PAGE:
Enterprise Architecture Roadmap for success: Consultants

Bas van Gils & Sven van Dijk
Posted by Bas van Gils & Sven van Dijk on Mar 13, 2012

Enterprise Architecture

Welcome to our blog. This is an archived post, most of our knowledge and advice remain valid but some material or links may be outdated. Click here to see our most recent posts.

In this 9th posting we will cover the topic of using consultants in your Enterprise Architecture practice. This may seem like a strange topic to address. After all, we do offer consultancy, so of course we can help. That’s our job. There is more to be said about this topic, though, especially in the context of enterprise architecture.

Part 9. Consultancy

Consultancy for Enterprise Architecture

What Enterprise Architecture is all about

In our view, enterprise architecture is all about answering the question: how do we want to organize ourselves? It is a conceptual tool that helps you to get from where you are, to where you want to be. As a discipline, we frequently make use of models that describe – with respect to a set of concerns from a stakeholder – where we are, and/or where we want to go.

All of this requires an organization to answer some tough questions: who are we? Who do we want to be?

Facing reallity

Facing reality

As most of us know, looking in the mirror can be really hard. It is tempting to only see the good things. Not only that, there’s more that must be taken into account. For example: the principle of bounded rationality (Simon) comes into play when taking into account that we just cannot know everything and thus outside help may be needed. The same goes for group-think: it is a well-known fact that in many organizations the desire for harmony overrides the realistic view of a situation leading to a very slanted perspective of the real world. This typically tends to hamper decision making. Again, consultants may help by providing a fresh pair of eyes.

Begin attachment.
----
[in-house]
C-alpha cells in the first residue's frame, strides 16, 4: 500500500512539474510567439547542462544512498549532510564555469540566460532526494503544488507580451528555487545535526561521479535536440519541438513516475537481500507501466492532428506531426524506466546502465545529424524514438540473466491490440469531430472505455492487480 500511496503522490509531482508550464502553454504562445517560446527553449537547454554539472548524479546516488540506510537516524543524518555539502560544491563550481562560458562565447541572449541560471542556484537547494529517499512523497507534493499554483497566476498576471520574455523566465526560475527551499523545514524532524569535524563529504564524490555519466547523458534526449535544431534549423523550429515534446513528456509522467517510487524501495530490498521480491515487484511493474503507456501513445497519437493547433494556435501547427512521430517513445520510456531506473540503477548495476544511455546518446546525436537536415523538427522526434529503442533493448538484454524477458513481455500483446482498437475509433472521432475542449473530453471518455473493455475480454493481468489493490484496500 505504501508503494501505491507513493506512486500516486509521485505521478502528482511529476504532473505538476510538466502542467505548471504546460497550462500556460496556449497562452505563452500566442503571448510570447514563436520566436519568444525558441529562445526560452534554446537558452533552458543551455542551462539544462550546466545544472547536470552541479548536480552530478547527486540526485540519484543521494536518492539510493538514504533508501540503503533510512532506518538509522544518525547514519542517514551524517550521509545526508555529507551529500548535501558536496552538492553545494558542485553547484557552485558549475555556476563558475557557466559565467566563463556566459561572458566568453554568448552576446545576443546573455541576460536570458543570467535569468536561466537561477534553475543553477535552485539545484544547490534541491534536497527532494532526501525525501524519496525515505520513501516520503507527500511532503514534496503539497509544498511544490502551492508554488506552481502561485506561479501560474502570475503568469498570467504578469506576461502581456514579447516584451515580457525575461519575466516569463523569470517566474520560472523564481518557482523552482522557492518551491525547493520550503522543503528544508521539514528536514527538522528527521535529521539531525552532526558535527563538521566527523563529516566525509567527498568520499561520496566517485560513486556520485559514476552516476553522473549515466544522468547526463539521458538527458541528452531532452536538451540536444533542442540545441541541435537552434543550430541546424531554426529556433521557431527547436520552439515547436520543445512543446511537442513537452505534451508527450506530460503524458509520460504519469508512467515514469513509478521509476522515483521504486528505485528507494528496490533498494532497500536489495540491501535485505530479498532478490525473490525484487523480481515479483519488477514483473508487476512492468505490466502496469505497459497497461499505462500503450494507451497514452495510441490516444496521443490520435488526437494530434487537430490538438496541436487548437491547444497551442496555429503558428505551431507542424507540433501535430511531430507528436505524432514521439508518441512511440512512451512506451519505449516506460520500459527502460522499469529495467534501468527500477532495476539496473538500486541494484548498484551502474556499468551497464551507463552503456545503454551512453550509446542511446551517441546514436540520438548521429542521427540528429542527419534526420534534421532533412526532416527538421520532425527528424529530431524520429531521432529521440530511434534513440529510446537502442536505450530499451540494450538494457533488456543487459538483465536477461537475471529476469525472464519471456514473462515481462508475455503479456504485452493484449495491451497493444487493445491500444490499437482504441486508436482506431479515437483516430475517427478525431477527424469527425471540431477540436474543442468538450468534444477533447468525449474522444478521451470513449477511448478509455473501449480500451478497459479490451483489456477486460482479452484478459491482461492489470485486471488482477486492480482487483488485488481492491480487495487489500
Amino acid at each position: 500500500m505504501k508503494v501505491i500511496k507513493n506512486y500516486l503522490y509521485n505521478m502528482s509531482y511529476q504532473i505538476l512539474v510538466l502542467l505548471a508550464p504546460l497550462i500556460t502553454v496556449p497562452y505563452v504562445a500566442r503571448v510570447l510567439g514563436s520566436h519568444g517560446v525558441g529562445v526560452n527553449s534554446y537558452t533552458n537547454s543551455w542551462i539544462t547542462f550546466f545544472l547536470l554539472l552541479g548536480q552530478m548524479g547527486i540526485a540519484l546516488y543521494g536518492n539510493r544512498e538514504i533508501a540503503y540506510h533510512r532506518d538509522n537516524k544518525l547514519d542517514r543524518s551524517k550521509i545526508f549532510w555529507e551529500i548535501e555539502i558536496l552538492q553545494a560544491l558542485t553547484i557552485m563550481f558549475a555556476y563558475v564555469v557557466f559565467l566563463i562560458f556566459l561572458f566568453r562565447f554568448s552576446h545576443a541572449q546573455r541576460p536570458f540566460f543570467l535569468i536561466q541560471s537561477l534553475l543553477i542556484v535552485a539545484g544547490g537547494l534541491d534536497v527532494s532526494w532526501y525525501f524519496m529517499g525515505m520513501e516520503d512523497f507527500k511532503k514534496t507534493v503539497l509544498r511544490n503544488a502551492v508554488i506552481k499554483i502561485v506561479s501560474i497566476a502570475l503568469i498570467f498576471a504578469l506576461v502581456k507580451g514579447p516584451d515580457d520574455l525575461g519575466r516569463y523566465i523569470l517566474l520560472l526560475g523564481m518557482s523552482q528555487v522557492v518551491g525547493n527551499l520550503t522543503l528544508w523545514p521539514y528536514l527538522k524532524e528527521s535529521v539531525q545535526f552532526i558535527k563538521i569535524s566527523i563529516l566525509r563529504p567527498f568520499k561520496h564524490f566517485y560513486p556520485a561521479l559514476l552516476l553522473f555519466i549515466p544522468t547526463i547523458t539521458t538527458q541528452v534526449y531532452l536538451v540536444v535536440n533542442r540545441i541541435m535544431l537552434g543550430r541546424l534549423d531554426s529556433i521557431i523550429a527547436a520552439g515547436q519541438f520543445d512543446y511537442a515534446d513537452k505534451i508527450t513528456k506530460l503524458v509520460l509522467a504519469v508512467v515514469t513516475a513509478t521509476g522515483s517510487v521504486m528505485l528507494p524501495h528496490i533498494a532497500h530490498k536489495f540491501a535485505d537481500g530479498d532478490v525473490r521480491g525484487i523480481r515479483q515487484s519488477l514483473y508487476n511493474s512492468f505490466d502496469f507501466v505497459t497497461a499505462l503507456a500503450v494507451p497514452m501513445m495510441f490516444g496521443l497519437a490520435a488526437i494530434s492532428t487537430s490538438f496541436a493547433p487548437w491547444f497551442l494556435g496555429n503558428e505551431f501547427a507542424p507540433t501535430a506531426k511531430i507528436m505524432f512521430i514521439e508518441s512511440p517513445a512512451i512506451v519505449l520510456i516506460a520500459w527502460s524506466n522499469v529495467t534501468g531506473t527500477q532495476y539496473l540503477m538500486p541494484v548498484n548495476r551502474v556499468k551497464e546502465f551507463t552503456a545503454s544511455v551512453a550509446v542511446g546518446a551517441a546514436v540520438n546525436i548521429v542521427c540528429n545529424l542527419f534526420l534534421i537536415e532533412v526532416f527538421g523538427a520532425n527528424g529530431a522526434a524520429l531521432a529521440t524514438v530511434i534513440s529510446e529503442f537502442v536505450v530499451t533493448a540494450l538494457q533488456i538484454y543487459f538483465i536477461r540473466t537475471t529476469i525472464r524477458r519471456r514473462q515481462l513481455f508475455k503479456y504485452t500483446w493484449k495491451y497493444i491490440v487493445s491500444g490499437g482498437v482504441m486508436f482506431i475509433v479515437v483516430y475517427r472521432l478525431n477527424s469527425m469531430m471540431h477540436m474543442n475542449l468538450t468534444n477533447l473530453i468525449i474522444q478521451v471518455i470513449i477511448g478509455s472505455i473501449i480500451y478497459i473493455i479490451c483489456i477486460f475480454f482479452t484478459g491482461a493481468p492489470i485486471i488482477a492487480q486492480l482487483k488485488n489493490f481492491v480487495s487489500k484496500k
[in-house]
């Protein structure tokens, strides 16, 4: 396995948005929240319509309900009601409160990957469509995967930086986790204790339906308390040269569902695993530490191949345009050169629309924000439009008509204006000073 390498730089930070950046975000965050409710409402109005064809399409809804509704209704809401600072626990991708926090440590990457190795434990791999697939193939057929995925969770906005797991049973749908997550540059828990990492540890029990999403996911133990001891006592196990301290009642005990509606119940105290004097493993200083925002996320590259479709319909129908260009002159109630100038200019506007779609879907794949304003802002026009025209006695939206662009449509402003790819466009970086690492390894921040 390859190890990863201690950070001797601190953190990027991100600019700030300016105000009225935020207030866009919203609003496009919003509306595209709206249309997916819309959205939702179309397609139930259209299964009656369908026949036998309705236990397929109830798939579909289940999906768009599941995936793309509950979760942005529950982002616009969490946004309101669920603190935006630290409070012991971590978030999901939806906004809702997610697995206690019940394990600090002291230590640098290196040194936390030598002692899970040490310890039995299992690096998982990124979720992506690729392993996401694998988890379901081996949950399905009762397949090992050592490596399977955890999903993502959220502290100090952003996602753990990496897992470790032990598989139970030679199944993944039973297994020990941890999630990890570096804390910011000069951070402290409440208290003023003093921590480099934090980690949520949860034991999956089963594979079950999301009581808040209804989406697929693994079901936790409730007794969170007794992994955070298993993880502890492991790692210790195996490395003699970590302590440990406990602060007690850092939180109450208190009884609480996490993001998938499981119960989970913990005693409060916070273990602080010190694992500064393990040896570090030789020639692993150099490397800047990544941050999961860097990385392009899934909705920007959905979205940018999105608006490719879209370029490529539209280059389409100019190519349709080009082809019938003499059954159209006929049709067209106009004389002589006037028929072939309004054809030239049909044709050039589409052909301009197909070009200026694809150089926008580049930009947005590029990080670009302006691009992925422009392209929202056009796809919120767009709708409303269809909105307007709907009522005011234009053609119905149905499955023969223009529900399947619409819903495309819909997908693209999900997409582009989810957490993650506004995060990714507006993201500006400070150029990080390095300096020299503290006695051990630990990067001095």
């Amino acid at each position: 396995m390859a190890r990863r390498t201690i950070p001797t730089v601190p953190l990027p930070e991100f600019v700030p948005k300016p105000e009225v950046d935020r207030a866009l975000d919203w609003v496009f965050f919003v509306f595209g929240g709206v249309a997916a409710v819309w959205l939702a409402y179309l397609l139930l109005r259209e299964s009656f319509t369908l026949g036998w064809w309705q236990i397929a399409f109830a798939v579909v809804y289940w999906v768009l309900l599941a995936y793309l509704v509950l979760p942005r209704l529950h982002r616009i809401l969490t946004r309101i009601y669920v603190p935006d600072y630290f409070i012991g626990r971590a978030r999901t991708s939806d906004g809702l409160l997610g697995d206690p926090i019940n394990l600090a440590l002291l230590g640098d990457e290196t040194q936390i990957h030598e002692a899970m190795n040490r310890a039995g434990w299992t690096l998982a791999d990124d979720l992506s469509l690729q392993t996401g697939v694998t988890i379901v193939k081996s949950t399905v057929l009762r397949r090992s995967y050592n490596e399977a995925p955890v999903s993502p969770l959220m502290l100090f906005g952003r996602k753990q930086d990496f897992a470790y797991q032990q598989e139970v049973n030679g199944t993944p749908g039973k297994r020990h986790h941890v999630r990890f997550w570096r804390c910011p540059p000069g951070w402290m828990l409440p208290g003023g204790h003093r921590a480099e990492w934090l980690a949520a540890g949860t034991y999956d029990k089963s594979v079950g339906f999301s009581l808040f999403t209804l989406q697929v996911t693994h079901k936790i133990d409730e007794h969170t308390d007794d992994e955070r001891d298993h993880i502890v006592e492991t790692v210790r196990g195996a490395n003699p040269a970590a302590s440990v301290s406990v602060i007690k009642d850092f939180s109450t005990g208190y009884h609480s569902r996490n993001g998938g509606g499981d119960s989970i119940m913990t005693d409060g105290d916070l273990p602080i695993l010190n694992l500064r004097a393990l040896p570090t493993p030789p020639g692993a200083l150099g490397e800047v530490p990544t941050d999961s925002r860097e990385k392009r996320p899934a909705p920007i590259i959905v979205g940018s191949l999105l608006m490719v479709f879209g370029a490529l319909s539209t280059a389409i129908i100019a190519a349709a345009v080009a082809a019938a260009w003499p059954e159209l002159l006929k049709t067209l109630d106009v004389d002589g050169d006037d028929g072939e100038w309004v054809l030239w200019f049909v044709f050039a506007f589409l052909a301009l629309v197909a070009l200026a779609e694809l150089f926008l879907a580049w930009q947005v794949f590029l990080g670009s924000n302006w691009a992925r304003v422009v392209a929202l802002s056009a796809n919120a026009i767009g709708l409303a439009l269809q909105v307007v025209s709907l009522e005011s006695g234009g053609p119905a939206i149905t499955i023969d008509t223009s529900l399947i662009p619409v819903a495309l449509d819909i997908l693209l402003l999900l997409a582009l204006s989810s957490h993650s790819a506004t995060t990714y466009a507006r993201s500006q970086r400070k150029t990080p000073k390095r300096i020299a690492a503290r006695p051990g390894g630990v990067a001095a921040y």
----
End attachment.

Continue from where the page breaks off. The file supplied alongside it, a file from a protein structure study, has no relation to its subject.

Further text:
New developments in the market

Enterprise Architecture is a relatively young (management) discipline, and we see a lot of development in the field still. It sometimes seems that new (versions of) frameworks and approaches are published every week. A new trend, though, is the publication of case studies, filled with best practices, suggestions for aligning with other frameworks (data management, risk management, security, strategic management, project management and so on).

Staying up to speed with development in the field is hard and requires time. In our experience: consultants are often asked because of their extensive experience with frameworks and approaches, and therefore have more incentive to stay up to speed.

Level of involvement

Whether you are requesting help from consultants to avoid / break through the limits of bounded rationality or group think, or because you need specific expertise not available in your organization: stop to think about the level of involvement that you need.

One thing seems obvious: since architecture touches upon the essence of your organization it makes sense to avoid a situation where consultants are responsible and accountable for your architecture, unless you really know what you’re doing.

In general, consultants should do what their name says: consult. Give advice. Train. Tutor. Coach. Ultimately, the organization hiring the consultant should remain in charge of their own destiny, after all!

Next posting

If you’d like to know more, please leave a comment. The next post in this series is about using architecture principles and models. It is scheduled to be posted in between 25th and the 29th of March. 

Forrester Wave Enterprise Architecture 2017


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